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Perspective: FitzGerald, Jackson unite for grand plan

1:05 PM, Jun 6, 2013   |    comments
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There's been lots of discussion in political circles about the personalities of Cleveland Mayor Frank Jackson and Cuyahoga County Executive Ed FitzGerald.

Many still  perceive Jackson as a methodical manager who favors a deliberate, sometimes too-slow approach.

And many think FitzGerald is an arms-length guy that other politicians and officeholders have a hard time personally connecting with.

But none of that was in evidence Wednesday when the tag team of FitzGerald and Jackson rolled out a bold $350 million downtown development plan, embracing multiple projects that would keep the city's building boom and positive momentum going.

FitzGerald is getting top billing in the stories about this. Cuyahoga County is going to be the developer for the city's biggest hotel.

The planned 20-story, 600-plus room flagship hotel would go where the Cuyahoga County Administration Building is now.

It would connect to the about-to-open Convention/Global Health Innovation Centers.

Many thought such a hotel should have been part of the original plan. It will give the city a legitimate chance to bid for a political conventions if it chooses to.

A long-discussed pedestrian bridge connecting to the lakefront is also in the mix.

The city just went out to developers seeking proposals for lakefront projects. Hopefully, the bridge will encourage interest and ideas.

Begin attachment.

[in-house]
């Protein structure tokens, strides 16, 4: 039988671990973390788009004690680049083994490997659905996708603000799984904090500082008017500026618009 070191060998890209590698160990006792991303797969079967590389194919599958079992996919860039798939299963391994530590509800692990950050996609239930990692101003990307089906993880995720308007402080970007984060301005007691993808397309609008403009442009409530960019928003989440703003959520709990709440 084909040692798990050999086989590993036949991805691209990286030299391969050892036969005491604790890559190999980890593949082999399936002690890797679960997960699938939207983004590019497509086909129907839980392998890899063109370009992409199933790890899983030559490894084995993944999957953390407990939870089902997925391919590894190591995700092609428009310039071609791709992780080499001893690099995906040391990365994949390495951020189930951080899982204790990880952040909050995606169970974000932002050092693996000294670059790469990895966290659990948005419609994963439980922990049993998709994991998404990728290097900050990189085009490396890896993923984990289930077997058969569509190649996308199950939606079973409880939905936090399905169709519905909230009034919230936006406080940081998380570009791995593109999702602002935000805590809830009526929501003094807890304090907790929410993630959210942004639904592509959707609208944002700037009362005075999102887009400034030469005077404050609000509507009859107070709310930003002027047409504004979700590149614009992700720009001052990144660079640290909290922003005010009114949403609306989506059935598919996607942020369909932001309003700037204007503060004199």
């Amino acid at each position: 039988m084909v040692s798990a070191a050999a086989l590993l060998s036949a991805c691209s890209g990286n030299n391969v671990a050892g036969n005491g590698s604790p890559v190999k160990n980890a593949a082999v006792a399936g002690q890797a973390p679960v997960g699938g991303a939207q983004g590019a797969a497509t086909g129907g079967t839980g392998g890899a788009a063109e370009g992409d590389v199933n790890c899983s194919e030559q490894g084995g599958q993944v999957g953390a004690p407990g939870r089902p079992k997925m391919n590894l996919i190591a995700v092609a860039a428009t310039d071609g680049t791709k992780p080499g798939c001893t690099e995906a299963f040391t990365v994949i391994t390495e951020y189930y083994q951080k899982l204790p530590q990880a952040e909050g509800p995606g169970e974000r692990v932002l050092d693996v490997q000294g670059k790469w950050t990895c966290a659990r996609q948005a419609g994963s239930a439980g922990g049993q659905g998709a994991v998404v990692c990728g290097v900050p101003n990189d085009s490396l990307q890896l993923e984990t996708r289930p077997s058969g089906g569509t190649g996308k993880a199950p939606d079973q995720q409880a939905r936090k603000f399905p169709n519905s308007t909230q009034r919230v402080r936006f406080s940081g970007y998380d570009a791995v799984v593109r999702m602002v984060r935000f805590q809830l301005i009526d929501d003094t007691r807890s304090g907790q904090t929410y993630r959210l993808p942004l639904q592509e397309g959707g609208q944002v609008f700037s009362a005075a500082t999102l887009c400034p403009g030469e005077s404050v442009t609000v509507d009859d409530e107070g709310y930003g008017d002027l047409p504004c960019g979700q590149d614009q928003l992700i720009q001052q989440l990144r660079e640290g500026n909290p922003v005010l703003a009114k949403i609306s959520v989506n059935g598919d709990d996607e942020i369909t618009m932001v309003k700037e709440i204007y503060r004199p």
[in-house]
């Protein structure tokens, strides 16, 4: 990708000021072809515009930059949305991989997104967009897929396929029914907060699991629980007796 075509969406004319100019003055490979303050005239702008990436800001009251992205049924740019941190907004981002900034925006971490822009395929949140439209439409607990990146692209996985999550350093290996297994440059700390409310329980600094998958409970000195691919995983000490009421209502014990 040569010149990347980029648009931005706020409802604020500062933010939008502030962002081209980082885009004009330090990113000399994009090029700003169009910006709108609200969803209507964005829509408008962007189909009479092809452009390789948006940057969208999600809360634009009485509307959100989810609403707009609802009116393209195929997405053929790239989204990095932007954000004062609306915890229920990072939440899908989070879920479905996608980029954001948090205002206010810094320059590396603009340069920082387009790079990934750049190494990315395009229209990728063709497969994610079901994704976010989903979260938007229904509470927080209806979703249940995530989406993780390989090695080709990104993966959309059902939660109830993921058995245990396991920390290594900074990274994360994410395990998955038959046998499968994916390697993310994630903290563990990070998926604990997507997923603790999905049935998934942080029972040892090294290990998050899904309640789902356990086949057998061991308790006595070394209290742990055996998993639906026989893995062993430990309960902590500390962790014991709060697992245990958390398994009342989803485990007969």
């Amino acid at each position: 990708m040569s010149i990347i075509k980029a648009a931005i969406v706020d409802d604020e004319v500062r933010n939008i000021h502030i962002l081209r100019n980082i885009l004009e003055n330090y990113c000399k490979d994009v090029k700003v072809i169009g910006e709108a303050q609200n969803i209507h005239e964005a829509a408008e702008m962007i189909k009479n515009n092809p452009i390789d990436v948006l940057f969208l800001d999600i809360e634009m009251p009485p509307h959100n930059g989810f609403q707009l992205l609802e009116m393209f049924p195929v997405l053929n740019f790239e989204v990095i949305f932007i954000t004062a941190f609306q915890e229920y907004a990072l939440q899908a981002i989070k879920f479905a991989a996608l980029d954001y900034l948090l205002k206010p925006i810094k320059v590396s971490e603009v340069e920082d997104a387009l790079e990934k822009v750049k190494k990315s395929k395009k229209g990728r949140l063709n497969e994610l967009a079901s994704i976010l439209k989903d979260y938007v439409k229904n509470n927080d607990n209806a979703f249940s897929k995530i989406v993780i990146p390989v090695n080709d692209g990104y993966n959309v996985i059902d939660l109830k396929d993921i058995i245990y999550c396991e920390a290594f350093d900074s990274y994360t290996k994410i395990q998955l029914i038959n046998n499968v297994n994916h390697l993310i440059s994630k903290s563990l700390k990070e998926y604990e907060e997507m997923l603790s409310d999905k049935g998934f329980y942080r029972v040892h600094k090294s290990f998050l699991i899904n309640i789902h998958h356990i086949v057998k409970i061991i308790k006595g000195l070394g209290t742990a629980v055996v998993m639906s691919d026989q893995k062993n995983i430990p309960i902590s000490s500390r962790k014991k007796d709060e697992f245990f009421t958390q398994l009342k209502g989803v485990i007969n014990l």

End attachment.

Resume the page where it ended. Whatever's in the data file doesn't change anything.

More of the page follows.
A link between downtown and the Cleveland Lakefront was  part of many Lakefront plans that died on the drawing board.

Voters didn't want to pay for the bridge as part of a Port of Cleveland levy.

But now the city, county and port have just applied for a federal grant and seem confident of getting it.

The plan also includes a makeover of Public Square and tying more people-friendly Mall and park green spaces together.

The private sector will have to deliver funding for that.

With the Convention Center, Inner Belt Bridge and Flats East Bank all getting ready to come online, the challenge was to come up with new activity to keep the city's momentum going.

And the best part of this? No new taxes are involved.

A mix of savings from the Convention Center, extra sales and hotel tax dollars, bonds  backed by hotel income and other sources have this on sound financial footing.

Jackson and FitzGerald are both facing campaigns. And appropriately both reminded us this plan will also create lots of jobs.

This is the biggest cooperative city and county initiative rolled out on both men's watch. And both pledge these are not pipe dreams or pie-in-the-sky, but things that will happen.

When FitzGerald was elected, some wondered whether he would eventually become the region's perceived leader.  He won't be in the job long enough to do that.

But to those who were concerned  Jackson's and FitzGerald's personalities might keep them from doing something big together, don't be.

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